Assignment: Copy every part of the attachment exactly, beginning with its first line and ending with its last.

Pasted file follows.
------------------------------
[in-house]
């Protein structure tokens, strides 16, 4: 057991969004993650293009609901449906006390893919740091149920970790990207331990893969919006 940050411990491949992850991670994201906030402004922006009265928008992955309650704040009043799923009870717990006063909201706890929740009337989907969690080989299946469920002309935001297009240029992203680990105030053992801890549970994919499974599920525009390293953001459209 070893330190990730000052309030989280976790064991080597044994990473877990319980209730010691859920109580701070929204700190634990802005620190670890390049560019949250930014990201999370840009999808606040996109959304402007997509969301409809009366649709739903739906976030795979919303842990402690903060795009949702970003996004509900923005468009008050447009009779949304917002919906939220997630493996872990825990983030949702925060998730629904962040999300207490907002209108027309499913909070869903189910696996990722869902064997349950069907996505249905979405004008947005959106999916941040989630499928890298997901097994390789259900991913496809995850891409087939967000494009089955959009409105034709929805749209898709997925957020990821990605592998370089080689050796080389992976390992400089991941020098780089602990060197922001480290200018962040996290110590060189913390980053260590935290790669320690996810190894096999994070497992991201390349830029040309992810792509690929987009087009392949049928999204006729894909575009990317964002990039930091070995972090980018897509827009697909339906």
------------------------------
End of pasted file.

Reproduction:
[in-house]
């Protein structure tokens, strides 16, 4: 057991969004993650293009609901449906006390893919740091149920970790990207331990893969919006 940050411990491949992850991670994201906030402004922006009265928008992955309650704040009043799923009870717990006063909201706890929740009337989907969690080989299946469920002309935001297009240029992203680990105030053992801890549970994919499974599920525009390293953001459209 070893330190990730000052309030989280976790064991080597044994990473877990319980209730010691859920109580701070929204700190634990802005620190670890390049560019949250930014990201999370840009999808606040996109959304402007997509969301409809009366649709739903739906976030795979919303842990402690903060795009949702970003996004509900923005468009008050447009009779949304917002919906939220997630493996872990825990983030949702925060998730629904962040999300207490907002209108027309499913909070869903189910696996990722869902064997349950069907996505249905979405004008947005959106999916941040989630499928890298997901097994390789259900991913496809995850891409087939967000494009089955959009409105034709929805749209898709997925957020990821990605592998370089080689050796080389992976390992400089991941020098780089602990060197922001480290200018962040996290110590060189913390980053260590935290790669320690996810190894096999994070497992991201390349830029040309992810792509690929987009087009392949049928999204006729894909575009990317964002990039930091070995972090980018897509827009697909339906």